Archive for September, 2010

Ropeways

September 29, 2010

Cable car to the Brits, aerial tramways to the Yanks, the Japanese like to call them ropeways.
Hakone Ropeway at Hakone, Honshu, Japan :
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The above picture was taken sometime in the late 1990s, the system was upgraded with new cars in 2002. This ropeway links Sounzan, a town up in the mountain, to Togendai on the shore of Lake Ashi.

Japanese have their own cable car system. This is the Hakone Tozan cable car, which is very similar to San Francisco’s :
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The cable car link the town of Gora where this picture is taken, to the town of Sounzan, 214m up in the mountain.

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Cable car or tram?

September 21, 2010

Famous American cable car is found in San Francisco. A lot of people mistook it to be a tram.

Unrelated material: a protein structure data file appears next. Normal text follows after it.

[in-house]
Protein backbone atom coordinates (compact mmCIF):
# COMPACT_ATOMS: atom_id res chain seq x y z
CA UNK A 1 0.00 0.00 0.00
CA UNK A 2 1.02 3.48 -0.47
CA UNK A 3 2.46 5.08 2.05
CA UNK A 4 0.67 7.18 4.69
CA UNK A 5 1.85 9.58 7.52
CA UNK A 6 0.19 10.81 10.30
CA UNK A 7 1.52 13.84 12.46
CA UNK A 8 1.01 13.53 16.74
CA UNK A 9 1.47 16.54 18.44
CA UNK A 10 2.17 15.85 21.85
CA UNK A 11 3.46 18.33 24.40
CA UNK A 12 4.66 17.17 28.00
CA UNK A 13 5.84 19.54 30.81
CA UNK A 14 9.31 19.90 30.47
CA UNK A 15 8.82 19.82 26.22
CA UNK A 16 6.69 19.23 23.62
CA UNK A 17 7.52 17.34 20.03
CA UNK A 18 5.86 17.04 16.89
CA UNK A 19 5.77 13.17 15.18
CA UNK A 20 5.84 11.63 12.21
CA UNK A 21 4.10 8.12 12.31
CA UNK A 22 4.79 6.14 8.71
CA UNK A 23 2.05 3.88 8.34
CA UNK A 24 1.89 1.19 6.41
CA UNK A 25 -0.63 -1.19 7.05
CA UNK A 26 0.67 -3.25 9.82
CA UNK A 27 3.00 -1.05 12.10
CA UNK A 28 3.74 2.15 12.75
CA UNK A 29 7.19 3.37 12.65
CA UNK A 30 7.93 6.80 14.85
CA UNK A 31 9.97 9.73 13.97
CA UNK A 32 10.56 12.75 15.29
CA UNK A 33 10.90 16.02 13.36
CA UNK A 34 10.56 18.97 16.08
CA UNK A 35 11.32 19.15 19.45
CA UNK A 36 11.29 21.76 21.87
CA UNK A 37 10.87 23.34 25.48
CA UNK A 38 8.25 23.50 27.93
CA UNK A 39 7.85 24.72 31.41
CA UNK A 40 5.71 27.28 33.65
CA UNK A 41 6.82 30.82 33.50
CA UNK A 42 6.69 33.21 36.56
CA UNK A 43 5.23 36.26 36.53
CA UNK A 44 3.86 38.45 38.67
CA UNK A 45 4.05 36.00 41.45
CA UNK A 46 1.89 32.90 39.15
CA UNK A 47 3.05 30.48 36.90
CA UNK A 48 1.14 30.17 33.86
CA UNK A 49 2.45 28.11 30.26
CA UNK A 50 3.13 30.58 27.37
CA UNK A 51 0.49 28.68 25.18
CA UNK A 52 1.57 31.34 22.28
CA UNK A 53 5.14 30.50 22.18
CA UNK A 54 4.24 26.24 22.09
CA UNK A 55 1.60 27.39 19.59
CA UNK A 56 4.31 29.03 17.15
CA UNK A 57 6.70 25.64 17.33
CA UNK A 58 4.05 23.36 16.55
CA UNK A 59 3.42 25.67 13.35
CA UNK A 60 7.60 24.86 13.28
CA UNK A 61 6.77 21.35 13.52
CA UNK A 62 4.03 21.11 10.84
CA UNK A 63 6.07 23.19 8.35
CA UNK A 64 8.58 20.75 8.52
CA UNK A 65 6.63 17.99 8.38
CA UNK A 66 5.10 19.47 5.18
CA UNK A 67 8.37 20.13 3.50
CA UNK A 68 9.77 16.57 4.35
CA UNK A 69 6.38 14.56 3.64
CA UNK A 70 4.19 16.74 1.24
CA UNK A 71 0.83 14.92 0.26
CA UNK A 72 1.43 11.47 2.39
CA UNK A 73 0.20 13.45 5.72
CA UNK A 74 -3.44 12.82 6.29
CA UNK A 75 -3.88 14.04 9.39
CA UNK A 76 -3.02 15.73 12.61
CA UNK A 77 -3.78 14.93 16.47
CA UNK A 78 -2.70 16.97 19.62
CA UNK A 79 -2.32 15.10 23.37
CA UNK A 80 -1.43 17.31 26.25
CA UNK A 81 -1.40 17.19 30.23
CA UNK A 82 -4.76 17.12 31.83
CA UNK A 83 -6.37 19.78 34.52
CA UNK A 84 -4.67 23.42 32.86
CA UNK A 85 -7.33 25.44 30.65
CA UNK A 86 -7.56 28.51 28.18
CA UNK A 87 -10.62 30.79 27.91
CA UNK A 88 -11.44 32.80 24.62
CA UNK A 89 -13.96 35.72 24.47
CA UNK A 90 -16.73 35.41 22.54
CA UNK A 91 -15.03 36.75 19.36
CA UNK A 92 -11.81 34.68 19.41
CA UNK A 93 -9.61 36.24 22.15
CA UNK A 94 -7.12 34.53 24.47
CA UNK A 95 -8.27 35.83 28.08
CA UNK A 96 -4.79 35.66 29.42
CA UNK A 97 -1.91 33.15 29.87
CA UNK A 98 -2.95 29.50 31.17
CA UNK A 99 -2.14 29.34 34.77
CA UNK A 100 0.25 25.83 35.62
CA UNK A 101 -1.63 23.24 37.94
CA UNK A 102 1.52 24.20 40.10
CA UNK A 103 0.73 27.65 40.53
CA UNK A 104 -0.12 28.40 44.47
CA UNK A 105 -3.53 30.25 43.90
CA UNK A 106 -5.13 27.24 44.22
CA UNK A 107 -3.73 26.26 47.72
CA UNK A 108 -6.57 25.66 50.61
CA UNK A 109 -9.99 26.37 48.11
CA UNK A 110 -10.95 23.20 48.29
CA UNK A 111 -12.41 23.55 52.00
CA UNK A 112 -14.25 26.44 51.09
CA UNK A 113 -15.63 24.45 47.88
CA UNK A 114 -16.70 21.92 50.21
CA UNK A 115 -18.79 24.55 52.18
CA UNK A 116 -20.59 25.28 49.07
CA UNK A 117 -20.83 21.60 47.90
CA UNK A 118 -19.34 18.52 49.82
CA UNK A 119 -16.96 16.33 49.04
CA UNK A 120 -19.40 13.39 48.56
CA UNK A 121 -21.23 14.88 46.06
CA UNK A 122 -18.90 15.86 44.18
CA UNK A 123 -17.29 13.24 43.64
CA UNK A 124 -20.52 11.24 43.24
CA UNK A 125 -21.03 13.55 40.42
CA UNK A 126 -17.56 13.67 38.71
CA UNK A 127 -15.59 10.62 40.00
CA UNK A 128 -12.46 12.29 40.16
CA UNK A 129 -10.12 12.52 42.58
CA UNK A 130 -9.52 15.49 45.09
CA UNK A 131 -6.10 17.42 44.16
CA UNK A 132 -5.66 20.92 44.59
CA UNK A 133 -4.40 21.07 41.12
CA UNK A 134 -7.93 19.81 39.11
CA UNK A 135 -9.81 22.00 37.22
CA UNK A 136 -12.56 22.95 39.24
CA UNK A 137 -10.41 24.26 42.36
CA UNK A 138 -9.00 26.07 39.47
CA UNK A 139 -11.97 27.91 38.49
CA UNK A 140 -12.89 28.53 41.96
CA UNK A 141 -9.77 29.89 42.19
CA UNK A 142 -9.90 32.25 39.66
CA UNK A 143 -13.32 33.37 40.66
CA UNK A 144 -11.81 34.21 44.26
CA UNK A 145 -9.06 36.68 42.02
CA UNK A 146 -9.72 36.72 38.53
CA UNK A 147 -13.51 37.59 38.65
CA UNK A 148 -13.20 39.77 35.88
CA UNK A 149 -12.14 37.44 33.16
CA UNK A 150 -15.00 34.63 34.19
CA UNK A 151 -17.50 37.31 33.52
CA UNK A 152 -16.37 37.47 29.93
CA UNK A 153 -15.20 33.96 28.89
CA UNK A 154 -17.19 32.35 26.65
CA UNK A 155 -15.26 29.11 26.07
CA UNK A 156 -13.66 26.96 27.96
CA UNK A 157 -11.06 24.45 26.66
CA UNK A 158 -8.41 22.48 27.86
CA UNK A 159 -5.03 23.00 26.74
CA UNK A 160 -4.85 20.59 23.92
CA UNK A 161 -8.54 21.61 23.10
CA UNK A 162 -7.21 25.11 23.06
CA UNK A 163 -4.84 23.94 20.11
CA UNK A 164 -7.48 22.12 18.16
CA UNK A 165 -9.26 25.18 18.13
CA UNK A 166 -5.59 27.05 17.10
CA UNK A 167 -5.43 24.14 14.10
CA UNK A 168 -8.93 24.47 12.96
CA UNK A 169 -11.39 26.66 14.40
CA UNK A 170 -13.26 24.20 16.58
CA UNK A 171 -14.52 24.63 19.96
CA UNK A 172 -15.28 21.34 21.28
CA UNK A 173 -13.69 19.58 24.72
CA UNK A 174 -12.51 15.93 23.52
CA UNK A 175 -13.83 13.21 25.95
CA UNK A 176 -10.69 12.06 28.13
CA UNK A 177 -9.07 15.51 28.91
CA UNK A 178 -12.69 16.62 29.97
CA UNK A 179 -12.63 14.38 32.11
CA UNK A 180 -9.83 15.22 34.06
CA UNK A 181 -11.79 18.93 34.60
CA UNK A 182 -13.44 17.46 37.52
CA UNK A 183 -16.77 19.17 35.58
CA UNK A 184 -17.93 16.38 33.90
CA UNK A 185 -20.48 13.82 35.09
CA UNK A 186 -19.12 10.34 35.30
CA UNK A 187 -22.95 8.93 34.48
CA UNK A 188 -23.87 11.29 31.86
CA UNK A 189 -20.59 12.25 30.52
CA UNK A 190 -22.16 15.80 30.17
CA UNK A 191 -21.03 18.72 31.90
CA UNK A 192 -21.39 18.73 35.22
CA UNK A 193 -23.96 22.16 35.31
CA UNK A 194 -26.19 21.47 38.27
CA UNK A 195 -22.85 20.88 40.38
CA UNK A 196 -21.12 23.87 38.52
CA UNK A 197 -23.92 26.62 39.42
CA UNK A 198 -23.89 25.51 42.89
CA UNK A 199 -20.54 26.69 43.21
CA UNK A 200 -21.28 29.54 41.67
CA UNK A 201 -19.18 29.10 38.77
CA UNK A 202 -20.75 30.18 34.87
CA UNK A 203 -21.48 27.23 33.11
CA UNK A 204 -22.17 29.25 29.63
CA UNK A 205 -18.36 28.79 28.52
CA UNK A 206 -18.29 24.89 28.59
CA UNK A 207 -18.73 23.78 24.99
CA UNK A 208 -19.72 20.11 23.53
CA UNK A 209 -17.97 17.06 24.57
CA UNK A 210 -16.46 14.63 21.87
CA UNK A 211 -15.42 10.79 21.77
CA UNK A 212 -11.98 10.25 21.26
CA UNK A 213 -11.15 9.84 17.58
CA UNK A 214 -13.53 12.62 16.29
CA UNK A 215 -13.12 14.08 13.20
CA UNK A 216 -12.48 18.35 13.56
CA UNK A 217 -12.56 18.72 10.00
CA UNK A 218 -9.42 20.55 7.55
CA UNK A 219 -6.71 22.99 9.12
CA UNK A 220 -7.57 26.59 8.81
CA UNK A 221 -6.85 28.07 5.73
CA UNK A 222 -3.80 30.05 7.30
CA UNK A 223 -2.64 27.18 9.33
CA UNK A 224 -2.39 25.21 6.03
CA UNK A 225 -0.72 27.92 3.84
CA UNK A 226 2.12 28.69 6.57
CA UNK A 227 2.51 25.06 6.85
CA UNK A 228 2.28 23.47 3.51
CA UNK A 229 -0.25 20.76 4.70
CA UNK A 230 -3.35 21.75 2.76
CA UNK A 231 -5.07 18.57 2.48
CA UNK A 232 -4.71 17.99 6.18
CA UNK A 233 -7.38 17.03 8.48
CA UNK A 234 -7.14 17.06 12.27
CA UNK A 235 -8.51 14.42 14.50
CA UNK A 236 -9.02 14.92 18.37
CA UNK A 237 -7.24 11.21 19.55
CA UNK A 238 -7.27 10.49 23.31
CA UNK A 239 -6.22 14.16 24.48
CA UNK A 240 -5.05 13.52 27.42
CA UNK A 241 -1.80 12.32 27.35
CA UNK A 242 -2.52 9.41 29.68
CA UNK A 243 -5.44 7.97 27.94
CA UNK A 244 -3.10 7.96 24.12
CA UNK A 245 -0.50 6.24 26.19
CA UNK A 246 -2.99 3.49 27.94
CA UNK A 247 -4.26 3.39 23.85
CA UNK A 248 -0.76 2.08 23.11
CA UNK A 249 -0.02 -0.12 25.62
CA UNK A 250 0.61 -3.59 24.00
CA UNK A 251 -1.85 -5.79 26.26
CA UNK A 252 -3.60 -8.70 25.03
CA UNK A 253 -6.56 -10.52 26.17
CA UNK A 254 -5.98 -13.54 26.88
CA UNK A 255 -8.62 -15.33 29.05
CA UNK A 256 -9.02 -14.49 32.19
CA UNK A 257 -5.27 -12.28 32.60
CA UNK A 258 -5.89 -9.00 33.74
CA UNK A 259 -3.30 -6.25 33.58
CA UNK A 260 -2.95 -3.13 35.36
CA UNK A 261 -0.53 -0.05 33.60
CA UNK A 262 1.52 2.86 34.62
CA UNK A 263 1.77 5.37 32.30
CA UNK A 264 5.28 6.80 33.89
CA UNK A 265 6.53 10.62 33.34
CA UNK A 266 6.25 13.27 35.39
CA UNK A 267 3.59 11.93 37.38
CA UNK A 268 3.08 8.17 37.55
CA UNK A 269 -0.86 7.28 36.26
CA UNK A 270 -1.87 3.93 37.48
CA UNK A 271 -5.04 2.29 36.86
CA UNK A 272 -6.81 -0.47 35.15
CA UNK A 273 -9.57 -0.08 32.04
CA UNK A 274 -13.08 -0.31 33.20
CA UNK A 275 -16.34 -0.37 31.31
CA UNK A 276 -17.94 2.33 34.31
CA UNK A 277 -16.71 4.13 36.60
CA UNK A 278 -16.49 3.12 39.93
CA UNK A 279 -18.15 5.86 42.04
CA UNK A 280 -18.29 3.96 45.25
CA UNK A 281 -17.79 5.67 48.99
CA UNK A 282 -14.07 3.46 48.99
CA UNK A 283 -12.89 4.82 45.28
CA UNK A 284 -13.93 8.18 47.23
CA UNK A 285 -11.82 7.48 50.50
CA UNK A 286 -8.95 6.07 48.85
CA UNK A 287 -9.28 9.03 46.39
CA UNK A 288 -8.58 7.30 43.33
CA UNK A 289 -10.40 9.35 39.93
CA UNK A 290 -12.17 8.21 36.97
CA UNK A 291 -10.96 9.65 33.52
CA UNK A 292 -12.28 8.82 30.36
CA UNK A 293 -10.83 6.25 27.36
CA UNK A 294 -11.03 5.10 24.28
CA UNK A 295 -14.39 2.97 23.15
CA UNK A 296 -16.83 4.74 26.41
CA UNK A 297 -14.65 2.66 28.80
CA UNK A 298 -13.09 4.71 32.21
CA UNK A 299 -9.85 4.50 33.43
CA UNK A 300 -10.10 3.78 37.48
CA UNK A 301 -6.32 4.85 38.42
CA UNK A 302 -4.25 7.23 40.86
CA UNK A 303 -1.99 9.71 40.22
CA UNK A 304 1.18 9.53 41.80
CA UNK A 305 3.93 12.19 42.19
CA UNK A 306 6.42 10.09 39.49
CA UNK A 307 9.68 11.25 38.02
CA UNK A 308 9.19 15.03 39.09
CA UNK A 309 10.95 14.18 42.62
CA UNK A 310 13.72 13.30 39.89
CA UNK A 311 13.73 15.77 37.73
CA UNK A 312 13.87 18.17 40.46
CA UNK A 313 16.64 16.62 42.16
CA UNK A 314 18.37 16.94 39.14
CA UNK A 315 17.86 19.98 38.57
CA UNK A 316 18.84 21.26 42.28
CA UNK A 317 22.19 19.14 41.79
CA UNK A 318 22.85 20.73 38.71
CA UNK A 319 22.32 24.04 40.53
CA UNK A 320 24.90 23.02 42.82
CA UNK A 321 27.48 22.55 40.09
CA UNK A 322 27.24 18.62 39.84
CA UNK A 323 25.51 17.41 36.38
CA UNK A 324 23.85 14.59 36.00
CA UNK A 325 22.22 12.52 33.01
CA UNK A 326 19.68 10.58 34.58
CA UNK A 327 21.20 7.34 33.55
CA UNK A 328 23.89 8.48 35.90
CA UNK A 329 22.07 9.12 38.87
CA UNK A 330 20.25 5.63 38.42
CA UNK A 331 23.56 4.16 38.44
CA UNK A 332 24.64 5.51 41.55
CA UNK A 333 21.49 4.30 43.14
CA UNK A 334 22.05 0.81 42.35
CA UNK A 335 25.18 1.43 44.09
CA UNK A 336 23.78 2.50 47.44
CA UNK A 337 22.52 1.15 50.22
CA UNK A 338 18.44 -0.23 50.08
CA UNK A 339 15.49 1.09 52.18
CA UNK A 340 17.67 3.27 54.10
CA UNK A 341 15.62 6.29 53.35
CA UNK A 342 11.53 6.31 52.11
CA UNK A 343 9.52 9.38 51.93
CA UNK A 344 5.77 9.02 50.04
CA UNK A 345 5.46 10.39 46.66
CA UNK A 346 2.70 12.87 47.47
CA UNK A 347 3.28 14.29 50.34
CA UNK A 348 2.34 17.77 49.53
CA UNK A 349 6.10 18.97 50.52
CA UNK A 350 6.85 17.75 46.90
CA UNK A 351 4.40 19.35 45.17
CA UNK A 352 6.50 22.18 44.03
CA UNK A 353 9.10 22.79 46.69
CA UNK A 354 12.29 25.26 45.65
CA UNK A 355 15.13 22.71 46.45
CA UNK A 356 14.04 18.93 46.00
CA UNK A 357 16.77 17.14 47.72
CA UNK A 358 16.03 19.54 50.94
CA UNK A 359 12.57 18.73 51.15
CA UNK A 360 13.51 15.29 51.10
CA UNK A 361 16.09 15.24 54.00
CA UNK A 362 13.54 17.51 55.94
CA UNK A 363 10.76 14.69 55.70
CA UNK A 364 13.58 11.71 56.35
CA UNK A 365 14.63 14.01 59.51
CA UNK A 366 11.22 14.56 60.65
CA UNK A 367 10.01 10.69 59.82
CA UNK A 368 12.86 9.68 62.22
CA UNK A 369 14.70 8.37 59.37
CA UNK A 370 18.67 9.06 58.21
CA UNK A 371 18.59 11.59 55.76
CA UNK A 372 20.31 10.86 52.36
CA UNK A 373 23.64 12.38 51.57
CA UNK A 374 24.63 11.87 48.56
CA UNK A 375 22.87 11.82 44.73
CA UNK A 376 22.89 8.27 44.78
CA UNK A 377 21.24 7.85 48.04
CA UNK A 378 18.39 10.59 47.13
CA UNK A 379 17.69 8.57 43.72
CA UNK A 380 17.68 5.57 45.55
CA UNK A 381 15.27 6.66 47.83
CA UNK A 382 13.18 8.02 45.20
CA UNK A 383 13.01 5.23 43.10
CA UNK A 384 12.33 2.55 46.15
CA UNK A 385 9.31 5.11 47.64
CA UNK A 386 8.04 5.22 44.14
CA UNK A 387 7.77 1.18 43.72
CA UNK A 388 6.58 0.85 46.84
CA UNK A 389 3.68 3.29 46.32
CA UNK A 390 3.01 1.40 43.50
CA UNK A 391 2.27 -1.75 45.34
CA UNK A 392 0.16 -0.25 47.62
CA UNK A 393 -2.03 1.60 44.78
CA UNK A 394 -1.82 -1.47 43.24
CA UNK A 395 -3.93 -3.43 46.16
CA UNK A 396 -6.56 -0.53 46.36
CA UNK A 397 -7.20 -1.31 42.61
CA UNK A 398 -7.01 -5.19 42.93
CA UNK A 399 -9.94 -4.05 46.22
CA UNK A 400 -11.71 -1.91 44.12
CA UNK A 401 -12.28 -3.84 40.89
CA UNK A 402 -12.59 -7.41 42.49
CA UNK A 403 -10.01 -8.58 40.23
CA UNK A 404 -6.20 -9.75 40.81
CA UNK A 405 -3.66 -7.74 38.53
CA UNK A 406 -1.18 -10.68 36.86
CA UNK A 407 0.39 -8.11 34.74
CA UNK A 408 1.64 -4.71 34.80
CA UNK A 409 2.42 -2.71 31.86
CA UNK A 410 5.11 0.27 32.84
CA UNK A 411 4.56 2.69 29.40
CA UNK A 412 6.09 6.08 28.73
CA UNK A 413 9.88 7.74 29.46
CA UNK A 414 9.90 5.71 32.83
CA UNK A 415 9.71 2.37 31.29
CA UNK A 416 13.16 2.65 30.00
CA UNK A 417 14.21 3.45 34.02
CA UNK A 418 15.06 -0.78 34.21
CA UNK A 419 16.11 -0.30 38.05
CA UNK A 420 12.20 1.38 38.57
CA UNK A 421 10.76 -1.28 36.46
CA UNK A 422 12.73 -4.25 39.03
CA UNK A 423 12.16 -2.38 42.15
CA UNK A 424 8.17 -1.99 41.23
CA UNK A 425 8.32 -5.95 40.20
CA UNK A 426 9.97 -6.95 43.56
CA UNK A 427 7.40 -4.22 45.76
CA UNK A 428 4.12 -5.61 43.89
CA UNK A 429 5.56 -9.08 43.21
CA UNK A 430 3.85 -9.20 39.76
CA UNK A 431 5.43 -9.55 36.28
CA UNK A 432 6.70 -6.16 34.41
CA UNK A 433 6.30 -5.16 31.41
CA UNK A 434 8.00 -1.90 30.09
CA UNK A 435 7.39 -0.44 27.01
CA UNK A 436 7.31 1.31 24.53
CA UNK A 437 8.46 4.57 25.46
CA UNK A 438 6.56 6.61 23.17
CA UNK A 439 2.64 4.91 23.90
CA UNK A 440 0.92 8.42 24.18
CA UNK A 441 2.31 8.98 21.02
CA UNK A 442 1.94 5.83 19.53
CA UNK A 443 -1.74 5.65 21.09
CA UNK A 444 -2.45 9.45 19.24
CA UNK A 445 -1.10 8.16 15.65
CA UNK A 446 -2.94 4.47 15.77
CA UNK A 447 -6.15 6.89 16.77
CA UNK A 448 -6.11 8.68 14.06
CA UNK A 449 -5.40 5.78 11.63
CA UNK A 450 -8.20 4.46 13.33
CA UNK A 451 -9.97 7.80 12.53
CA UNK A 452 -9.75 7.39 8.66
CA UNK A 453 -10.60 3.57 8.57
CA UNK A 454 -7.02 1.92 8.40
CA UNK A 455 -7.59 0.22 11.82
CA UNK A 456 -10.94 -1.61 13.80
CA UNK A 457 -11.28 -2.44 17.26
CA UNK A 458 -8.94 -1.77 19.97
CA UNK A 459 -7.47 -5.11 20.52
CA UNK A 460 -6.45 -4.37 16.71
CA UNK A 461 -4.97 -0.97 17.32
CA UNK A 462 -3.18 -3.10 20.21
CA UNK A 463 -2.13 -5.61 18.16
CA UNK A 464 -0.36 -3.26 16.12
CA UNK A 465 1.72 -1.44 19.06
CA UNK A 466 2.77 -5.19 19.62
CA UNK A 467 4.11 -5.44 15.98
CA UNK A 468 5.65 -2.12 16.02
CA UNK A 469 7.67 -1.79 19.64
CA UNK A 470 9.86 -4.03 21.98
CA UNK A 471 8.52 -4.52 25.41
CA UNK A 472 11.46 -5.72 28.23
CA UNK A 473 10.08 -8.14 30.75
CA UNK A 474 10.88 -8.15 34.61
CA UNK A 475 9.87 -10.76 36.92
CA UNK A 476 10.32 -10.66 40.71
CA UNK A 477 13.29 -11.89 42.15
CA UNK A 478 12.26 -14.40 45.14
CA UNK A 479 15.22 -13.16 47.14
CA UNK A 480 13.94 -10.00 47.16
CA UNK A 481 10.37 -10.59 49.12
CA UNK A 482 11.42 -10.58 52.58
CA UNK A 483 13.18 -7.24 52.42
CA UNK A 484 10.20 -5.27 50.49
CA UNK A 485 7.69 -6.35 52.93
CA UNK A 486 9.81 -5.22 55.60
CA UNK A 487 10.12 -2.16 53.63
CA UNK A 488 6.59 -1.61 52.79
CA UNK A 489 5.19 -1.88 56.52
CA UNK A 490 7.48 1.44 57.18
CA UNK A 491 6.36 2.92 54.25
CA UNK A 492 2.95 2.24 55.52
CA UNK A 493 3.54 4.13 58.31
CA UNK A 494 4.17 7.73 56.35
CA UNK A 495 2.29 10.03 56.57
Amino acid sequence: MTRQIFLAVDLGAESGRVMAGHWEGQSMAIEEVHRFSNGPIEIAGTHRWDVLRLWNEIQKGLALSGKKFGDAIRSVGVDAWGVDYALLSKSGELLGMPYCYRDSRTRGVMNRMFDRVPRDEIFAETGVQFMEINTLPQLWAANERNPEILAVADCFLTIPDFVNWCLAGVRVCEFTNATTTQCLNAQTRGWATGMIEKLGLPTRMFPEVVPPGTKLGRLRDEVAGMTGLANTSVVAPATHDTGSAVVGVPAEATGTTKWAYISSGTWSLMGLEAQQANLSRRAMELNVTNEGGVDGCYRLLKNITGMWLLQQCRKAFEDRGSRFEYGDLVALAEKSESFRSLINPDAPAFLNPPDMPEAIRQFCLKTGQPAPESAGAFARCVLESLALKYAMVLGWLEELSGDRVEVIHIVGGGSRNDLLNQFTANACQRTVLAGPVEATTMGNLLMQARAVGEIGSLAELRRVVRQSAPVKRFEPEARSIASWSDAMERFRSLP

Both tram and San Francisco’s cable cars ran on rails. The cable car does not have an engine, unlike a tram. The San Francisco system has a cable running below the road surface. The cable is kept running at about 9mph by a motor at the cable car barn. Each car has a grip which cramp on to the moving cable to move forward. To stop the car, the driver release the clamp. At both end of the line, the driver has to turn the car around manually on a turn table.
Nice postcard of San Francisco’s cable car :
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Cable car system :
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Hoards of tourist lining up to ride the cable car :
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Cable car or aerial tramway?

September 16, 2010

A car is a car, a bus is a bus. A cable car is a cable car. Or is it? The term cable car is used by British, the American call them aerial tramway. To the Brits, tramway generally refers to surface rail based street trams, propelled by horses or electricity. To the Yankees, cable car refers to surface cable pulled street trams. Being former British colony, we called our Sentosa system “cable cars”.
Cable cars were originally built to move ores in mountaineous mining areas. Later adopt for carrying passengers up mountains. They are cheaper to built compared to mountain funicular railways.